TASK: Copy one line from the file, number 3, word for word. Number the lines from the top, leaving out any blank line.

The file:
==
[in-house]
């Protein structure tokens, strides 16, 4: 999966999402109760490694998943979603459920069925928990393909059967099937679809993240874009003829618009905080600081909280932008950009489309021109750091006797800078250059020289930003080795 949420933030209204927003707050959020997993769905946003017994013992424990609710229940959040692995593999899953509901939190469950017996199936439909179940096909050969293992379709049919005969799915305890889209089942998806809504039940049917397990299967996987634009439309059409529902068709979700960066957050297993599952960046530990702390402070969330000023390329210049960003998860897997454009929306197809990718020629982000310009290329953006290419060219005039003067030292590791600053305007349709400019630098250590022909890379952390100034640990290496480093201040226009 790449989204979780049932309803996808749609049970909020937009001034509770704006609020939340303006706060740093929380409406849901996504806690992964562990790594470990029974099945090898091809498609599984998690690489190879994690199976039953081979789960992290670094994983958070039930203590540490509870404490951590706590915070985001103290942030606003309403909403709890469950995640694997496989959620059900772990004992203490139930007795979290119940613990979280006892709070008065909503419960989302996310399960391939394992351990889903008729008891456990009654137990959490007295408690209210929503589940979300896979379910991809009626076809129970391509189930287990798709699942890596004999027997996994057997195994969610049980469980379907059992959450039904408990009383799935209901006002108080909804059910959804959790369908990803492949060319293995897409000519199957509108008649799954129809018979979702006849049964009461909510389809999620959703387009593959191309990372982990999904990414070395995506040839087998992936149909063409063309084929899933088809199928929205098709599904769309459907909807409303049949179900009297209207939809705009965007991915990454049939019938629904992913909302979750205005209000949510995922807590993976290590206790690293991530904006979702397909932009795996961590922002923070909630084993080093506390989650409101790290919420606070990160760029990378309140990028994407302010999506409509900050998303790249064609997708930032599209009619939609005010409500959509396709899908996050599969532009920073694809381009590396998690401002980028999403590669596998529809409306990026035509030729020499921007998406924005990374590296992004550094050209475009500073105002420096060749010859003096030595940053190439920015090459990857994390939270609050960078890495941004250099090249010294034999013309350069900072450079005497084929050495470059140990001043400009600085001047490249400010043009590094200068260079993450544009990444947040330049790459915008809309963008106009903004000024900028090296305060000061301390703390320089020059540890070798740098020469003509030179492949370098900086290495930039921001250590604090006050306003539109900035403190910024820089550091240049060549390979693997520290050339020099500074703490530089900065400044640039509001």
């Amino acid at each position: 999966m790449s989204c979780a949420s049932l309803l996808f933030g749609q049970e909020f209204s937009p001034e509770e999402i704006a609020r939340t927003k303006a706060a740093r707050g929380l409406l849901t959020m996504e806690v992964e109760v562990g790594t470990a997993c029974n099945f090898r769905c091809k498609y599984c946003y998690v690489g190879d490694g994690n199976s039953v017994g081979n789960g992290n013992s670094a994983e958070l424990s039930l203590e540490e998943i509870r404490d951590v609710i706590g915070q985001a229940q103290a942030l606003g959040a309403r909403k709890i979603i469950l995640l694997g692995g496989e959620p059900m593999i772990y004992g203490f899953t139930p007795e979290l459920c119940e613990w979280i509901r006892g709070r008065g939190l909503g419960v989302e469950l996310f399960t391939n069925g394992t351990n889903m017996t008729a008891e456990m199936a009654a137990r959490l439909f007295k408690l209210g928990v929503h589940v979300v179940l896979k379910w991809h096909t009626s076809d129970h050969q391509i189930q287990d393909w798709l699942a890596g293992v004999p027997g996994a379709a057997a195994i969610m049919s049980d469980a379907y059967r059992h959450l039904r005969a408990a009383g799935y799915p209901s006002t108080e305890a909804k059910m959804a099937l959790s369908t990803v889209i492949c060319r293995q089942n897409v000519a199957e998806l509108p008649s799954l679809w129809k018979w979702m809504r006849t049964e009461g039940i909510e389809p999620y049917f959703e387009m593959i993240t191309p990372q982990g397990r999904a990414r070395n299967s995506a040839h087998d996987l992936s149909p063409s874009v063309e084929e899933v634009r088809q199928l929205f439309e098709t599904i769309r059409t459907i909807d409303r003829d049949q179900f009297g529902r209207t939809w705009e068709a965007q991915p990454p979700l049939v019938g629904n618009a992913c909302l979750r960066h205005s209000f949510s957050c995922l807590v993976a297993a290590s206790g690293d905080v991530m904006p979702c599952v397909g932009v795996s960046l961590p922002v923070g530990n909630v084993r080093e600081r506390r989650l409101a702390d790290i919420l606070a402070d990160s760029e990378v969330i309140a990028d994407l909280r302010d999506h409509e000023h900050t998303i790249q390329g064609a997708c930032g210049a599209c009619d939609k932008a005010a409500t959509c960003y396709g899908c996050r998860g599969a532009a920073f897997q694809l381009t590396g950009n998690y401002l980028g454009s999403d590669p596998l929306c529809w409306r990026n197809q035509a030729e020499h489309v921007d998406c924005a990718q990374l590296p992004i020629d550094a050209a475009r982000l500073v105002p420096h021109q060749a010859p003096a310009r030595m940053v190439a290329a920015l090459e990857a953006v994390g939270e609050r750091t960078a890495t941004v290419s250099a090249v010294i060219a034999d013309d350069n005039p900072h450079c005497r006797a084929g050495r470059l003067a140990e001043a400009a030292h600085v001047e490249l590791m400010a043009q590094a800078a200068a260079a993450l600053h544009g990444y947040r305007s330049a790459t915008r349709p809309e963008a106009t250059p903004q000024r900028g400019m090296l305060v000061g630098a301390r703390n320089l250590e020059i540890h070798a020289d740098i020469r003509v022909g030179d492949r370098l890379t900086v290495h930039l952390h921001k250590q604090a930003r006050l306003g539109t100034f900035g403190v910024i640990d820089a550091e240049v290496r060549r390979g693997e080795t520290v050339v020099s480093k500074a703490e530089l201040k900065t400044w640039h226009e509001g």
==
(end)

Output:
């Amino acid at each position: 999966m790449s989204c979780a949420s049932l309803l996808f933030g749609q049970e909020f209204s937009p001034e509770e999402i704006a609020r939340t927003k303006a706060a740093r707050g929380l409406l849901t959020m996504e806690v992964e109760v562990g790594t470990a997993c029974n099945f090898r769905c091809k498609y599984c946003y998690v690489g190879d490694g994690n199976s039953v017994g081979n789960g992290n013992s670094a994983e958070l424990s039930l203590e540490e998943i509870r404490d951590v609710i706590g915070q985001a229940q103290a942030l606003g959040a309403r909403k709890i979603i469950l995640l694997g692995g496989e959620p059900m593999i772990y004992g203490f899953t139930p007795e979290l459920c119940e613990w979280i509901r006892g709070r008065g939190l909503g419960v989302e469950l996310f399960t391939n069925g394992t351990n889903m017996t008729a008891e456990m199936a009654a137990r959490l439909f007295k408690l209210g928990v929503h589940v979300v179940l896979k379910w991809h096909t009626s076809d129970h050969q391509i189930q287990d393909w798709l699942a890596g293992v004999p027997g996994a379709a057997a195994i969610m049919s049980d469980a379907y059967r059992h959450l039904r005969a408990a009383g799935y799915p209901s006002t108080e305890a909804k059910m959804a099937l959790s369908t990803v889209i492949c060319r293995q089942n897409v000519a199957e998806l509108p008649s799954l679809w129809k018979w979702m809504r006849t049964e009461g039940i909510e389809p999620y049917f959703e387009m593959i993240t191309p990372q982990g397990r999904a990414r070395n299967s995506a040839h087998d996987l992936s149909p063409s874009v063309e084929e899933v634009r088809q199928l929205f439309e098709t599904i769309r059409t459907i909807d409303r003829d049949q179900f009297g529902r209207t939809w705009e068709a965007q991915p990454p979700l049939v019938g629904n618009a992913c909302l979750r960066h205005s209000f949510s957050c995922l807590v993976a297993a290590s206790g690293d905080v991530m904006p979702c599952v397909g932009v795996s960046l961590p922002v923070g530990n909630v084993r080093e600081r506390r989650l409101a702390d790290i919420l606070a402070d990160s760029e990378v969330i309140a990028d994407l909280r302010d999506h409509e000023h900050t998303i790249q390329g064609a997708c930032g210049a599209c009619d939609k932008a005010a409500t959509c960003y396709g899908c996050r998860g599969a532009a920073f897997q694809l381009t590396g950009n998690y401002l980028g454009s999403d590669p596998l929306c529809w409306r990026n197809q035509a030729e020499h489309v921007d998406c924005a990718q990374l590296p992004i020629d550094a050209a475009r982000l500073v105002p420096h021109q060749a010859p003096a310009r030595m940053v190439a290329a920015l090459e990857a953006v994390g939270e609050r750091t960078a890495t941004v290419s250099a090249v010294i060219a034999d013309d350069n005039p900072h450079c005497r006797a084929g050495r470059l003067a140990e001043a400009a030292h600085v001047e490249l590791m400010a043009q590094a800078a200068a260079a993450l600053h544009g990444y947040r305007s330049a790459t915008r349709p809309e963008a106009t250059p903004q000024r900028g400019m090296l305060v000061g630098a301390r703390n320089l250590e020059i540890h070798a020289d740098i020469r003509v022909g030179d492949r370098l890379t900086v290495h930039l952390h921001k250590q604090a930003r006050l306003g539109t100034f900035g403190v910024i640990d820089a550091e240049v290496r060549r390979g693997e080795t520290v050339v020099s480093k500074a703490e530089l201040k900065t400044w640039h226009e509001g």